The boat from Bagan to Mandalay was a 12 hour treat from start to finish. The boat left the Bagan Jetty at 5:30 just as the sun rose over the river. The mists from a morning chill rose off the water but slowly dissipated as the sun rose above the plains of Bagan and shone down on the Ayeyarwady River. (I have also seen it spelled Irrawaddy but I suspect that is the anglicized version.) The river flows south through the middle of the country and the plain that it cuts through is as flat as it gets. In places, the high mud banks look like they were sliced flat with a knife and the scrubby grass that stands straight up above the banks give the appearance of a bad brush cut. In the west the plains end at the Chin State mountains and in the east at the Shan Hills.
Life along the river is vibrant; farming, fishing or the transport of people and goods keep something on the horizon to watch and wonder about. We passed all manner of vessels from scows to other tour boats and it was delightful to see whole families fishing in the river using, poles, traps and nets. Reminded me of my fishing days when the fishermen would take their families along for company and to share the work. Of course along the way we saw plenty more gold domed pagodas, a further reminder that Myanmar is a deeply Buddhist country. The settlements along the river were haphazard collections of tents and shacks where the fishermen and their families live during the dry season but relocate for the rainy season. Right now it’s “winter” in Myanmar, meaning that the temperatures plummet to the mid 20’s at night and in the morning.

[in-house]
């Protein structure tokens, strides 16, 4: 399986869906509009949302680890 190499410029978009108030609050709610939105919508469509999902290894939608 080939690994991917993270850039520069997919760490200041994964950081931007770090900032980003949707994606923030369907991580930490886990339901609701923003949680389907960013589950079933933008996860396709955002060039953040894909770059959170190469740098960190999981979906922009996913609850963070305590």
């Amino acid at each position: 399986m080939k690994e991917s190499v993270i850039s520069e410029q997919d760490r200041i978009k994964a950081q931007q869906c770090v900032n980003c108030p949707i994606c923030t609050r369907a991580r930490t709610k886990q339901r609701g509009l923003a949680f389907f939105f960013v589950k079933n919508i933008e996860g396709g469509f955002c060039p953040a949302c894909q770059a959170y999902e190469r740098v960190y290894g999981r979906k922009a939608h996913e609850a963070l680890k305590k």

On board the RV Panorama, part of the Alliance Cruise Group, there were about 32 passengers, most of them a tour group from Taiwan and the rest were Europeans except for me the lone Canadian. A woman from Slovenia told me she didn’t think Canadian’s travelled much. At first people snoozed below deck and I was lucky enough to have three seats to myself which made for a great bunk. After a nap I followed the lead of other passengers and went topside for breakfast and then out onto some really comfortable deck chairs on the stern.
The young men who were our stewards on the boat gave us a demonstration on the art of wearing the “longyi”. With a few deft twists and turns of fabric they created, hats, shorts, jackets, slings, back packs, carrying pouches and even an elephant. Then they demonstrated the use of “thanaka” a paste made from ground bark which the Myanmar wear on their faces as both a sun block and a skin cream. They even have some fancy designs that they create after the swirl of paste dries a bit and one of the Taiwanese passengers was eager to be a model.
Twelve hours evaporated and before I knew it we were approaching the mythical city of Mandalay, made famous in Kipling’s poem. Of course it bears little or no resemblance to the romantic version set out in the poem but it was impressive as we approached our dock.
There are other ways to get from Bagan to Mandalay but in my mind the 35 USD fare that included breakfast and lunch was the only way to go.